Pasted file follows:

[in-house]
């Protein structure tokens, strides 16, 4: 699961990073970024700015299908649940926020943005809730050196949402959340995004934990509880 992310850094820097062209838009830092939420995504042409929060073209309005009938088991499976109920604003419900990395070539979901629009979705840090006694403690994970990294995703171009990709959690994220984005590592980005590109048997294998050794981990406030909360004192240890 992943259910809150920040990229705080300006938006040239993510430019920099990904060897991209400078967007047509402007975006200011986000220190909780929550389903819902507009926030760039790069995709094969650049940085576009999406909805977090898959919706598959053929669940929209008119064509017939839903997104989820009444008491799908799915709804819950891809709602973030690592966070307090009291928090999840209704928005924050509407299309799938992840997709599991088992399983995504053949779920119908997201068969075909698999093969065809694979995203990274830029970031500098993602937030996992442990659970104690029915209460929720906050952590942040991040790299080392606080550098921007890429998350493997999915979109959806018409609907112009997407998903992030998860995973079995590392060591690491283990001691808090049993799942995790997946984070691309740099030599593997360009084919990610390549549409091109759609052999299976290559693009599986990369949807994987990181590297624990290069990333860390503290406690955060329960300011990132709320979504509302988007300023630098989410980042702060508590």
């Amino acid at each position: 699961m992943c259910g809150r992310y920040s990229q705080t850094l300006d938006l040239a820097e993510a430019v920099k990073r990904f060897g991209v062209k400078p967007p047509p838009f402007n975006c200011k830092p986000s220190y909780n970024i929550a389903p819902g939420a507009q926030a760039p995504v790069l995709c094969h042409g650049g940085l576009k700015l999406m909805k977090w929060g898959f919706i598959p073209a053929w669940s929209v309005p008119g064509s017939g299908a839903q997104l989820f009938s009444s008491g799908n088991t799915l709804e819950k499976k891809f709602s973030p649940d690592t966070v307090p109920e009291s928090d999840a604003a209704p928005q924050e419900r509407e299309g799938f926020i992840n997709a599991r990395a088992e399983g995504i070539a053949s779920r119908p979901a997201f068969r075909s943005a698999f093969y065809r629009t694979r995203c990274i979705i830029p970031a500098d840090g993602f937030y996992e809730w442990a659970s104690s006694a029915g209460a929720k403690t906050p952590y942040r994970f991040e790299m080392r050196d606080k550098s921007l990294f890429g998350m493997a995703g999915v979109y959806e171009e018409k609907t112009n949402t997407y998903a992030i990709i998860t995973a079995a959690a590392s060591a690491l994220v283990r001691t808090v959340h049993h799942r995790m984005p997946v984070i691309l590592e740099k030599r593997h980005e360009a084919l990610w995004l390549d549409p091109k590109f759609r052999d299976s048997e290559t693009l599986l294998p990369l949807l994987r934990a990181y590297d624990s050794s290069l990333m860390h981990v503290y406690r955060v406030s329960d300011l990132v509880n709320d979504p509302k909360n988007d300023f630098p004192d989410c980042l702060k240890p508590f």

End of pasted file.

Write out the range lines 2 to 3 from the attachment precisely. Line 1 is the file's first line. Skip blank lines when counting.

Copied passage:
């Protein structure tokens, strides 16, 4: 699961990073970024700015299908649940926020943005809730050196949402959340995004934990509880 992310850094820097062209838009830092939420995504042409929060073209309005009938088991499976109920604003419900990395070539979901629009979705840090006694403690994970990294995703171009990709959690994220984005590592980005590109048997294998050794981990406030909360004192240890 992943259910809150920040990229705080300006938006040239993510430019920099990904060897991209400078967007047509402007975006200011986000220190909780929550389903819902507009926030760039790069995709094969650049940085576009999406909805977090898959919706598959053929669940929209008119064509017939839903997104989820009444008491799908799915709804819950891809709602973030690592966070307090009291928090999840209704928005924050509407299309799938992840997709599991088992399983995504053949779920119908997201068969075909698999093969065809694979995203990274830029970031500098993602937030996992442990659970104690029915209460929720906050952590942040991040790299080392606080550098921007890429998350493997999915979109959806018409609907112009997407998903992030998860995973079995590392060591690491283990001691808090049993799942995790997946984070691309740099030599593997360009084919990610390549549409091109759609052999299976290559693009599986990369949807994987990181590297624990290069990333860390503290406690955060329960300011990132709320979504509302988007300023630098989410980042702060508590």
């Amino acid at each position: 699961m992943c259910g809150r992310y920040s990229q705080t850094l300006d938006l040239a820097e993510a430019v920099k990073r990904f060897g991209v062209k400078p967007p047509p838009f402007n975006c200011k830092p986000s220190y909780n970024i929550a389903p819902g939420a507009q926030a760039p995504v790069l995709c094969h042409g650049g940085l576009k700015l999406m909805k977090w929060g898959f919706i598959p073209a053929w669940s929209v309005p008119g064509s017939g299908a839903q997104l989820f009938s009444s008491g799908n088991t799915l709804e819950k499976k891809f709602s973030p649940d690592t966070v307090p109920e009291s928090d999840a604003a209704p928005q924050e419900r509407e299309g799938f926020i992840n997709a599991r990395a088992e399983g995504i070539a053949s779920r119908p979901a997201f068969r075909s943005a698999f093969y065809r629009t694979r995203c990274i979705i830029p970031a500098d840090g993602f937030y996992e809730w442990a659970s104690s006694a029915g209460a929720k403690t906050p952590y942040r994970f991040e790299m080392r050196d606080k550098s921007l990294f890429g998350m493997a995703g999915v979109y959806e171009e018409k609907t112009n949402t997407y998903a992030i990709i998860t995973a079995a959690a590392s060591a690491l994220v283990r001691t808090v959340h049993h799942r995790m984005p997946v984070i691309l590592e740099k030599r593997h980005e360009a084919l990610w995004l390549d549409p091109k590109f759609r052999d299976s048997e290559t693009l599986l294998p990369l949807l994987r934990a990181y590297d624990s050794s290069l990333m860390h981990v503290y406690r955060v406030s329960d300011l990132v509880n709320d979504p509302k909360n988007d300023f630098p004192d989410c980042l702060k240890p508590f």